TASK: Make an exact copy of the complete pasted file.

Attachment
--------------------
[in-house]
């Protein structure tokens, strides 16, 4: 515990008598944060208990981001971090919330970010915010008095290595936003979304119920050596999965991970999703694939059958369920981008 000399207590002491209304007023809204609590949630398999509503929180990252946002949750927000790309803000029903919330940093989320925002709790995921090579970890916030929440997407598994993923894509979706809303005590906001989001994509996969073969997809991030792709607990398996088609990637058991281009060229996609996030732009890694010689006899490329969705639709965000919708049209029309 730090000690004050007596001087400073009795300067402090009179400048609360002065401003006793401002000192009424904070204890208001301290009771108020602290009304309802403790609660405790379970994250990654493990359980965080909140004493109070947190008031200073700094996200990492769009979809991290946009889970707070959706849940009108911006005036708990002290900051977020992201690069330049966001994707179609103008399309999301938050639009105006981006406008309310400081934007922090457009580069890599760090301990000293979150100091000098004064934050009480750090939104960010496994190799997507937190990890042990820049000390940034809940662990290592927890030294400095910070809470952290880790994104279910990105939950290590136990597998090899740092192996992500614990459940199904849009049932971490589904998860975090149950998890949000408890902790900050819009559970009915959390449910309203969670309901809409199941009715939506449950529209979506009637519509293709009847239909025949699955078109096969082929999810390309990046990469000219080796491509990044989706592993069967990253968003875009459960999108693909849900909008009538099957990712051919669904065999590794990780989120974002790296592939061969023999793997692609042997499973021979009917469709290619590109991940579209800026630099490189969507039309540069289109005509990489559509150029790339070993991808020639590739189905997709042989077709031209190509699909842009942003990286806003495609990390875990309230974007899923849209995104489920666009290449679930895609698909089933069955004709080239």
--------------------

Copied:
[in-house]
């Protein structure tokens, strides 16, 4: 515990008598944060208990981001971090919330970010915010008095290595936003979304119920050596999965991970999703694939059958369920981008 000399207590002491209304007023809204609590949630398999509503929180990252946002949750927000790309803000029903919330940093989320925002709790995921090579970890916030929440997407598994993923894509979706809303005590906001989001994509996969073969997809991030792709607990398996088609990637058991281009060229996609996030732009890694010689006899490329969705639709965000919708049209029309 730090000690004050007596001087400073009795300067402090009179400048609360002065401003006793401002000192009424904070204890208001301290009771108020602290009304309802403790609660405790379970994250990654493990359980965080909140004493109070947190008031200073700094996200990492769009979809991290946009889970707070959706849940009108911006005036708990002290900051977020992201690069330049966001994707179609103008399309999301938050639009105006981006406008309310400081934007922090457009580069890599760090301990000293979150100091000098004064934050009480750090939104960010496994190799997507937190990890042990820049000390940034809940662990290592927890030294400095910070809470952290880790994104279910990105939950290590136990597998090899740092192996992500614990459940199904849009049932971490589904998860975090149950998890949000408890902790900050819009559970009915959390449910309203969670309901809409199941009715939506449950529209979506009637519509293709009847239909025949699955078109096969082929999810390309990046990469000219080796491509990044989706592993069967990253968003875009459960999108693909849900909008009538099957990712051919669904065999590794990780989120974002790296592939061969023999793997692609042997499973021979009917469709290619590109991940579209800026630099490189969507039309540069289109005509990489559509150029790339070993991808020639590739189905997709042989077709031209190509699909842009942003990286806003495609990390875990309230974007899923849209995104489920666009290449679930895609698909089933069955004709080239």